Arnor Ingvi Traustason (L) of Iceland, euro2016.jpg
Photograph: EPA/SRDJAN SUKI

Lars Lagerback is a bit concerned about the state of affairs in Iceland when the country's football team, which he co-coaches, take on England on Monday in the last 16 of Euro 2016.

"I hope that someone keeps the country going," the Swedish trainer quipped, after Iceland set up the England date in Nice with a last-gasp 2-1 win over Austria on Wednesday.

Some 10,000 fans were on hand at the Stade de France, an astonishing number given Iceland's population of 300,000, which makes it the smallest country to ever compete at the Euros.

Iceland made headlines by qualifying from a tough group in which they beat the Netherlands twice. It got even better in France, where they first drew 1-1 with Cristiano Ronaldo's Portugal, then had to swallow a late 1-1 equalizer against Hungary before beating Austria on the last play of the match from Arnor Ingvi Traustason.

Incredible scenes followed as all players and staff piled on the scorer, and then everyone went over to celebrate with the fans.

"It's amazing, and of course with all these supporters, 10,000 fans from Iceland is incredible. It is like a family. I know 50 per cent of the crowd or recognize them. This is extra sweet for us," man-of-the-match Kari Arnason said.

Captain Aron Gunnarsson spoke of his "greatest day" in football: "You probably only experience this once in your career."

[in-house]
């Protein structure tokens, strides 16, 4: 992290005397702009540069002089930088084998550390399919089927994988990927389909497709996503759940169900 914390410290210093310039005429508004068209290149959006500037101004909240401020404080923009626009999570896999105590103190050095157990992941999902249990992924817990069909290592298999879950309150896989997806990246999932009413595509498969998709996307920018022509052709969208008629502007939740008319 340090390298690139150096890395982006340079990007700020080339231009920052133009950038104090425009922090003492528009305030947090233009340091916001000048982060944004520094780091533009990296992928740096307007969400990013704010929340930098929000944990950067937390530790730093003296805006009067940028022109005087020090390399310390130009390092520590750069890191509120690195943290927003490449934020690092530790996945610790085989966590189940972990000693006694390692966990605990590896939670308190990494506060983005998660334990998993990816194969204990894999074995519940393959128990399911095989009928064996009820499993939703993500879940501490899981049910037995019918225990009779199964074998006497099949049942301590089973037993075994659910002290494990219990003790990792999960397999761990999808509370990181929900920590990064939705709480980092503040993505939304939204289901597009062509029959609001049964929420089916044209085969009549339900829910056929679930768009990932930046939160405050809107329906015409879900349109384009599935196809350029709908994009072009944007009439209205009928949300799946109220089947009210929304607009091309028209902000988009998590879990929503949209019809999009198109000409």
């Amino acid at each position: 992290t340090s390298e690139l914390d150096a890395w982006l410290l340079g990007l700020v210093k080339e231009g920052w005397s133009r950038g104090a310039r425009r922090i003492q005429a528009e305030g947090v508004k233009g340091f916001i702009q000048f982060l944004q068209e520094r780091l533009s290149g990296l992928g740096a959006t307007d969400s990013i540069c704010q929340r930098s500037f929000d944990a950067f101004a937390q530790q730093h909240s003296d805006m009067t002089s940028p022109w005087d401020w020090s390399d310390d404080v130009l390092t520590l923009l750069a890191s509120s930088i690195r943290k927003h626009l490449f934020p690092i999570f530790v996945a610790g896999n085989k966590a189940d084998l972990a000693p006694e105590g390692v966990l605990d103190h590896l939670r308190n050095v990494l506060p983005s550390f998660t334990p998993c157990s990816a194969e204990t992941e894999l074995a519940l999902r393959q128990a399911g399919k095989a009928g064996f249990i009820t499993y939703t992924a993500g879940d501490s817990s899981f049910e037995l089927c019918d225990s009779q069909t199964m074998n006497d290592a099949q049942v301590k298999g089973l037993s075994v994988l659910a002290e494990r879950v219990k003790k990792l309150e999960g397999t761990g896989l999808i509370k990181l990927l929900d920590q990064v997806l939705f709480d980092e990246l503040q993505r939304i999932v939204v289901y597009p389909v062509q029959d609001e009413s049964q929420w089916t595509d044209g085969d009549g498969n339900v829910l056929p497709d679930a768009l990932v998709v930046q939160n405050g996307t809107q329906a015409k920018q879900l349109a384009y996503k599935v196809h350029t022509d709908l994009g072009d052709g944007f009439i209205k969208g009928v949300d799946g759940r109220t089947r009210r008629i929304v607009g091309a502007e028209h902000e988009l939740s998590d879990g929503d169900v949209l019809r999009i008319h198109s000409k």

The other coach, Heimir Hallgrimsson, said: "I guess we will change the national holiday, which normally on June 17, by a few days. That is what this means to us."

Ronaldo had dismissed Iceland as "small minded" and defensive after their draw. After Iceland reached the last 16 - ahead of Portugal from their group - Hallgrimsson was dismissive.

"What he says is irrelevant for us. We don't mind what other people think of us," Hallgrimsson said.

A mighty team and fighting spirit, firm defence and dangerous counter-attacking have been the keys to success for Iceland, who are aware of their limitations on the pitch.

"A fighting spirit and hard work - that's our philosophy," Gunnarsson said.

Hellgrimsson added: "The others have better individual skills, but we leave it all on the pitch."

Looking at Wednesday's match, where Jon Dadi Bodvarsson opened the scoring, and Alessandro Schoepf levelled for Austria, whose Aleksadar Dragovic missed a penalty, Hellgrimsson said: "We sacrificed everything for the win. We were lucky at occasions, but we showed fantastic mentality."

The reward is the date with England, which is as good as it gets for the team.

"We are all English football crazy. We don't have to analyse them much," Hellgrimsson said. "There is a lot of talent in the England team. ... I am not afraid of the England match. The players know how much fun it is to win."

Arnason said he normally supports England: "But I am buzzing to meet them. ... It is a dream come true. We will go into game with full force, to get a result. We believe in our ability."

They know that this could well be the end of the journey, even though Lagerback pointed out he never lost against England during his past term as Sweden coach.

"Everyboby knows Iceland has to have the perfect game, the best game. We know that. We can still lose against a team like England, that's a fact," Hellgrimsson said.

But there is always the undying support from the fans to count on, including a fearful chant, which reminded one journalist of a Viking chant when he quizzed Hellgrimsson about its origin.

"It's a chant from one of our clubs, which the fans stole," Hellgrimsson said. "If you are afraid, we will keep on doing it."

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